11. This post cannot be displayed because it is in a forum which requires at least 10 posts to view.
  12. However IIRC it also confirms that the devices have actually been tested against the standards that are claimed in the documentation -- and if it's not ISO9001 that does this, it's one of the other relevant standards on the list. Products assembled/supplied from a UK-run and certified company like BG are far more likely to have actually had the tests and certification done than products assembled and shipped cheaply from China. If you want to pick holes in their qualification/quality/certification, any other competing products are likely to be worse... 😉 https://www.builderdepot.co.uk/media/akeneo_connector/media_files/B/G/BG_SPCDOC_EN_20210831JW_822UAC30_97f0.pdf
  13. This post cannot be displayed because it is in a forum which requires at least 10 posts to view.
  14. This post cannot be displayed because it is in a forum which requires at least 10 posts to view.
  15. I think you can guess which USB mains sockets I'll be using... 😉
  16. "All products are manufactured to the latest British Standards, and all the companies sites (both UK distribution and manufacturing) operate a BSI approved ISO 9001:2008 accredited quality management system."
  17. To get enough panel area to be really useful on a boat this size (enough power) you need quite a big area of panels. The only sensible alternatives are flat panels -- either on tiltable mounts or flat-mounted -- or good-quality semi-flexible panels bonded to the roof, which are reliable when done properly. Flat panels are much cheaper and easy to add on, semi-flexible can look better but are much more expensive (about 5x?) and really need skilled installing when the boat is built.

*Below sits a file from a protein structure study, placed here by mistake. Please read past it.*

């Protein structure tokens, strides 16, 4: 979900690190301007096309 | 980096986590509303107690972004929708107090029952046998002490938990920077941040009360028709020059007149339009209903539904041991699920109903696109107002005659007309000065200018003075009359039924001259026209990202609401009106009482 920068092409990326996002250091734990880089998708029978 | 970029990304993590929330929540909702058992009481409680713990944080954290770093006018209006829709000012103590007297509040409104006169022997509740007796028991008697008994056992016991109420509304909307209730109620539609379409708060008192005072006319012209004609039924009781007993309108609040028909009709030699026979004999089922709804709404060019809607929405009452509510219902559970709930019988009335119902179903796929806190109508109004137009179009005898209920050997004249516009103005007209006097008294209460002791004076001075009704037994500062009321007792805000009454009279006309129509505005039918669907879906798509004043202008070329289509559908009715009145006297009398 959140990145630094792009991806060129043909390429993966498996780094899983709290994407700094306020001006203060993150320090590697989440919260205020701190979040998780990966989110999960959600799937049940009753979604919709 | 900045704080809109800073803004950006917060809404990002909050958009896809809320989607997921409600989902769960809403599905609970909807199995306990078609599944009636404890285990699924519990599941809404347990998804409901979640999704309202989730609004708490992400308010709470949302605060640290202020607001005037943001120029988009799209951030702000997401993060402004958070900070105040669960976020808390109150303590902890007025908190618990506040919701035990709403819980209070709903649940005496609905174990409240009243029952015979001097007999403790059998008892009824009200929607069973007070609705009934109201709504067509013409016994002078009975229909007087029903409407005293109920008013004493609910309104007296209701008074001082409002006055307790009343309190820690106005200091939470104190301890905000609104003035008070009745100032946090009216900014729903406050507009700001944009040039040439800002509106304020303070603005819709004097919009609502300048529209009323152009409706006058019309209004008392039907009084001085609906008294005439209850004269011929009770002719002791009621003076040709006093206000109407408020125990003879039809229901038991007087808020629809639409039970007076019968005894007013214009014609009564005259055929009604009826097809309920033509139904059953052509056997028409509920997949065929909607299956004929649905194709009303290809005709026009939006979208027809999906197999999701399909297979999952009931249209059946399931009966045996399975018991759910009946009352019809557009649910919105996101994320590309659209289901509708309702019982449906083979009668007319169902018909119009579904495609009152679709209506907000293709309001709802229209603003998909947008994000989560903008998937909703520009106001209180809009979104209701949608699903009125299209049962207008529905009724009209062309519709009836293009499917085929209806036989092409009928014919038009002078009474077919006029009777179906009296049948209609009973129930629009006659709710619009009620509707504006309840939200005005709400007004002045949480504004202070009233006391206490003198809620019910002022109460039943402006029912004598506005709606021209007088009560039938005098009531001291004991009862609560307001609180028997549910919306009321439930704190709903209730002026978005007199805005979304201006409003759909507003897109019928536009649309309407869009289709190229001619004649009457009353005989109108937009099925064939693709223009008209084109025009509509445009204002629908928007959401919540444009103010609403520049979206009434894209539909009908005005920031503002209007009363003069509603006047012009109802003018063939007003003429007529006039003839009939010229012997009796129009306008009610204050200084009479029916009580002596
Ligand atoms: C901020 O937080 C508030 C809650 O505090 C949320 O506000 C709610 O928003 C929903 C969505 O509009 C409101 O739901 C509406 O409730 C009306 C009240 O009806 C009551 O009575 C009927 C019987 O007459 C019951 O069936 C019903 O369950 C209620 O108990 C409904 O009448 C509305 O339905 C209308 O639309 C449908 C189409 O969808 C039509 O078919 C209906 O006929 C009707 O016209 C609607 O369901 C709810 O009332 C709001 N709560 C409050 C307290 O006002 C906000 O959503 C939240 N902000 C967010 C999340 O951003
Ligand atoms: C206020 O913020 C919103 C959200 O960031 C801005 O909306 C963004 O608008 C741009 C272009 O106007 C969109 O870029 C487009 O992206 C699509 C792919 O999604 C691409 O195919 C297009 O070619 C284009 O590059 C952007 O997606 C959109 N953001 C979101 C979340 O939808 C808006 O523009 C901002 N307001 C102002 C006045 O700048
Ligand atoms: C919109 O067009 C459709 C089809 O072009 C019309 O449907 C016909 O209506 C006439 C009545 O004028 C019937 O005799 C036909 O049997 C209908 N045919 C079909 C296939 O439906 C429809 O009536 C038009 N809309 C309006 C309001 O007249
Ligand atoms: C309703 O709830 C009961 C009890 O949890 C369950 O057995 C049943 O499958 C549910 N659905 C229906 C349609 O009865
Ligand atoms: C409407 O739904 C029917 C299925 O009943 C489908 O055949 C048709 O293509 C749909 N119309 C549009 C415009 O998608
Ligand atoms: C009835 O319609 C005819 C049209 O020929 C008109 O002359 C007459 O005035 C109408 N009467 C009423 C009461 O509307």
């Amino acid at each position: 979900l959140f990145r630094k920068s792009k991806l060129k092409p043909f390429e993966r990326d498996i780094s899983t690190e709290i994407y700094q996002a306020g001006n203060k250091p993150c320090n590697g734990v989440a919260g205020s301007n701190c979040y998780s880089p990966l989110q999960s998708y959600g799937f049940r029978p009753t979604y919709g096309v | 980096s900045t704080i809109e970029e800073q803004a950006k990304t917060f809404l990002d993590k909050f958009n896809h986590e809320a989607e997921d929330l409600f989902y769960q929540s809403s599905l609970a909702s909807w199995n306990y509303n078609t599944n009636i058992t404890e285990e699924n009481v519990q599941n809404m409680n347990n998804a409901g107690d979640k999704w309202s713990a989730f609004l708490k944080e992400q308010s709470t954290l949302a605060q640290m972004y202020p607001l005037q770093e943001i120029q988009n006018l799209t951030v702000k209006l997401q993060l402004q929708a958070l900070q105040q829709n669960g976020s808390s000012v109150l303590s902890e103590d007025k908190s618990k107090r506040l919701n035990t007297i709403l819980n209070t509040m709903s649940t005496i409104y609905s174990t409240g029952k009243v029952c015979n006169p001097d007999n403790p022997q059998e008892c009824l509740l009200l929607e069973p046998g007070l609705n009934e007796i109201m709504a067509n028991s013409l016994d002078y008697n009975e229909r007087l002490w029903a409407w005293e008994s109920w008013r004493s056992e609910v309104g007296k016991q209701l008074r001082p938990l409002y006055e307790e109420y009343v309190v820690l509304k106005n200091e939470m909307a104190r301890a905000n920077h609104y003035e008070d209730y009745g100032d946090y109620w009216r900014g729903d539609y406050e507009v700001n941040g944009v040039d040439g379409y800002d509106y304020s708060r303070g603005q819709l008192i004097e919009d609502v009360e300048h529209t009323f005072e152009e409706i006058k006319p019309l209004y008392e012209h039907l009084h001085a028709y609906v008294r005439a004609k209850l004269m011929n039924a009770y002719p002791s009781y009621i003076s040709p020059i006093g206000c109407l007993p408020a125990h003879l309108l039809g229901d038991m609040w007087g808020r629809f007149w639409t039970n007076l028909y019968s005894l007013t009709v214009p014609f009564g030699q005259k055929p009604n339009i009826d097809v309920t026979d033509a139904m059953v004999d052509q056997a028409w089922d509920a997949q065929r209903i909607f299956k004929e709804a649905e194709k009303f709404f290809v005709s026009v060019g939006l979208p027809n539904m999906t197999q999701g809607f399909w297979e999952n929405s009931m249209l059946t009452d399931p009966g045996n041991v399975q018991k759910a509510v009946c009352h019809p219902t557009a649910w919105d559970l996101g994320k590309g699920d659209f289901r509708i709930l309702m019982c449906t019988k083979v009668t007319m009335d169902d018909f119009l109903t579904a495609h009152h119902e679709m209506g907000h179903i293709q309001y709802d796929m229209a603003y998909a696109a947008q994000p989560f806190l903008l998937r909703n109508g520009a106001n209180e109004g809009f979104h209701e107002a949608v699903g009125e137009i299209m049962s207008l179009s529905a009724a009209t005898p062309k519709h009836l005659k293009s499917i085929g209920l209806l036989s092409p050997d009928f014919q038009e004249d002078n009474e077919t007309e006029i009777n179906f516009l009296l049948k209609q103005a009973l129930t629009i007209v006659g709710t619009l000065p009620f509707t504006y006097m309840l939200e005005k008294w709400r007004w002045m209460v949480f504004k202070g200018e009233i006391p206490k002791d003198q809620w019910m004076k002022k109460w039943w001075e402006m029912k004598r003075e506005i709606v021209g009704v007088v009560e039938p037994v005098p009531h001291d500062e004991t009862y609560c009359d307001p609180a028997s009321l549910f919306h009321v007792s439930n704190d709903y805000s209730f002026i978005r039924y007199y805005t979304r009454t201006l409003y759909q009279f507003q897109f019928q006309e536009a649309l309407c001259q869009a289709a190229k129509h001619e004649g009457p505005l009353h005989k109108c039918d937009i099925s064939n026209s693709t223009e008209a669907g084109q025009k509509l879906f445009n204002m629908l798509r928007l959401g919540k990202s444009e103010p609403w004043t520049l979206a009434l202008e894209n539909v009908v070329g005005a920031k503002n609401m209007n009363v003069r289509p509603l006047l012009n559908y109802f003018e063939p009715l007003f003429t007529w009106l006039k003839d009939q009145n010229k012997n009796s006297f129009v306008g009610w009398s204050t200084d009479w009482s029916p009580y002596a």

18. That's what all the standards and safety certification I didn't show are for. It's what you don't always get -- or at least, not actually tested -- with cheap Chinese knockoffs... 😉
  19. Note that not all fast-charge protocols are supported via both ports (see above snapshot) -- if the one used by whatever you plug in isn't, it will only charge at the standard USB rate (about 10W IIRC). Exactly, it's just the same as a plug-in wall-wart... 😉
  20. Same as any electrical appliance, see above.
  21. There's a small USB power module inside the socket, these are what goes pop. I believe the better ones (like the BG one) are replaceable, but don't quote me on that... 😉
  22. Chargers and cables can have either connector at either end. Now USB-C has been mandated (soon?) for new phones etc, it's more likely that the power supply end will also move to USB-C -- the reason for USB-A is that there are *lots* of existing things and cables that use this, which is why the socket I showed has one of each.
  23. Some of the cheap ones are either a bit dumb or not properly protected or just plain badly made. As usual, you get what you pay for... 😉
  24. If products are capable of doing that, they can. Usually fast-charging is at the lower of the current/voltage limits of the supply/socket and the appliance plugged in.
  25. It's the other way round, the charging rate is determined by whatever is plugged in -- so long as it doesn't exceed the socket capability, if it does this will limit the current/voltage instead. https://www.builderdepot.co.uk/bg-nexus-13a-double-socket-with-30w-type-a-c-usb-white-moulded-822uac30 The USB-A limit is 5V/3A(15W) or 12V/2.75A(27W), the USB-C limit is 5V/3A(15W) or 20V/1.5A(30W) -- voltage and current are negotiated between the socket and what is plugged in.